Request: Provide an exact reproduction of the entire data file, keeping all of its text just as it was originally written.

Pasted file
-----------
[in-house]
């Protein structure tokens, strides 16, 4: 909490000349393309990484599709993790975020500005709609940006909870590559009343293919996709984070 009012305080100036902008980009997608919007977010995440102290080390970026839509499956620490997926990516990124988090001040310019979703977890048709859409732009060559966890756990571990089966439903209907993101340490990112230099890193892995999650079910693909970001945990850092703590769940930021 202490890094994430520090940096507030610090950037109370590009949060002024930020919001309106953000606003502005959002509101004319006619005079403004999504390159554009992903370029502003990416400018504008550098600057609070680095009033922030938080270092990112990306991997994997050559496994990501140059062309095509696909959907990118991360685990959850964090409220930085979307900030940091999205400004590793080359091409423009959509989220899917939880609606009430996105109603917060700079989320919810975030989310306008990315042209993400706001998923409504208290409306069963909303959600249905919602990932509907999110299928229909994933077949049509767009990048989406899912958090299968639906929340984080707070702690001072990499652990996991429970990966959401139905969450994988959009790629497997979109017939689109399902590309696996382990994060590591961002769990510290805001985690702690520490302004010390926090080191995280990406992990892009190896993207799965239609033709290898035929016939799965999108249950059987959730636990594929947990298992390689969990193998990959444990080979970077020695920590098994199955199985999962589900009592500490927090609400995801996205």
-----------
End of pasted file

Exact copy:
[in-house]
């Protein structure tokens, strides 16, 4: 909490000349393309990484599709993790975020500005709609940006909870590559009343293919996709984070 009012305080100036902008980009997608919007977010995440102290080390970026839509499956620490997926990516990124988090001040310019979703977890048709859409732009060559966890756990571990089966439903209907993101340490990112230099890193892995999650079910693909970001945990850092703590769940930021 202490890094994430520090940096507030610090950037109370590009949060002024930020919001309106953000606003502005959002509101004319006619005079403004999504390159554009992903370029502003990416400018504008550098600057609070680095009033922030938080270092990112990306991997994997050559496994990501140059062309095509696909959907990118991360685990959850964090409220930085979307900030940091999205400004590793080359091409423009959509989220899917939880609606009430996105109603917060700079989320919810975030989310306008990315042209993400706001998923409504208290409306069963909303959600249905919602990932509907999110299928229909994933077949049509767009990048989406899912958090299968639906929340984080707070702690001072990499652990996991429970990966959401139905969450994988959009790629497997979109017939689109399902590309696996382990994060590591961002769990510290805001985690702690520490302004010390926090080191995280990406992990892009190896993207799965239609033709290898035929016939799965999108249950059987959730636990594929947990298992390689969990193998990959444990080979970077020695920590098994199955199985999962589900009592500490927090609400995801996205």